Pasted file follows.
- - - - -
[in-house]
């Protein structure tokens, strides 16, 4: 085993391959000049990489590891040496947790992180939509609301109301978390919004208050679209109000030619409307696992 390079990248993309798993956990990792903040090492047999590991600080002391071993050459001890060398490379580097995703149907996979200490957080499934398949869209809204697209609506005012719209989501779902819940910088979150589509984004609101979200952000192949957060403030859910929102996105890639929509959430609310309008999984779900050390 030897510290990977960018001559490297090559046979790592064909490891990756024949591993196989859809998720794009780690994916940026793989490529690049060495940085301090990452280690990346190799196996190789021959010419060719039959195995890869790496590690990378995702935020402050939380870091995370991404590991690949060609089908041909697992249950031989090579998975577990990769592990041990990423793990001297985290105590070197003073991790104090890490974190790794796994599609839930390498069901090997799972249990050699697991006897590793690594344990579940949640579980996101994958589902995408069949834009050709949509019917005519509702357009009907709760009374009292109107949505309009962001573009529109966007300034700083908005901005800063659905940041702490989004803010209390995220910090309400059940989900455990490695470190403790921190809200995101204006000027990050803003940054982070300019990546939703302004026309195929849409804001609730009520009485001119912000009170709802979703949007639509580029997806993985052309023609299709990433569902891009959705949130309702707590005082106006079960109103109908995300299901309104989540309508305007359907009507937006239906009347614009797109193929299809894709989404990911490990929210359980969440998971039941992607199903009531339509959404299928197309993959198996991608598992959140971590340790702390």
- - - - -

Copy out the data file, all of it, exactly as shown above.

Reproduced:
[in-house]
């Protein structure tokens, strides 16, 4: 085993391959000049990489590891040496947790992180939509609301109301978390919004208050679209109000030619409307696992 390079990248993309798993956990990792903040090492047999590991600080002391071993050459001890060398490379580097995703149907996979200490957080499934398949869209809204697209609506005012719209989501779902819940910088979150589509984004609101979200952000192949957060403030859910929102996105890639929509959430609310309008999984779900050390 030897510290990977960018001559490297090559046979790592064909490891990756024949591993196989859809998720794009780690994916940026793989490529690049060495940085301090990452280690990346190799196996190789021959010419060719039959195995890869790496590690990378995702935020402050939380870091995370991404590991690949060609089908041909697992249950031989090579998975577990990769592990041990990423793990001297985290105590070197003073991790104090890490974190790794796994599609839930390498069901090997799972249990050699697991006897590793690594344990579940949640579980996101994958589902995408069949834009050709949509019917005519509702357009009907709760009374009292109107949505309009962001573009529109966007300034700083908005901005800063659905940041702490989004803010209390995220910090309400059940989900455990490695470190403790921190809200995101204006000027990050803003940054982070300019990546939703302004026309195929849409804001609730009520009485001119912000009170709802979703949007639509580029997806993985052309023609299709990433569902891009959705949130309702707590005082106006079960109103109908995300299901309104989540309508305007359907009507937006239906009347614009797109193929299809894709989404990911490990929210359980969440998971039941992607199903009531339509959404299928197309993959198996991608598992959140971590340790702390």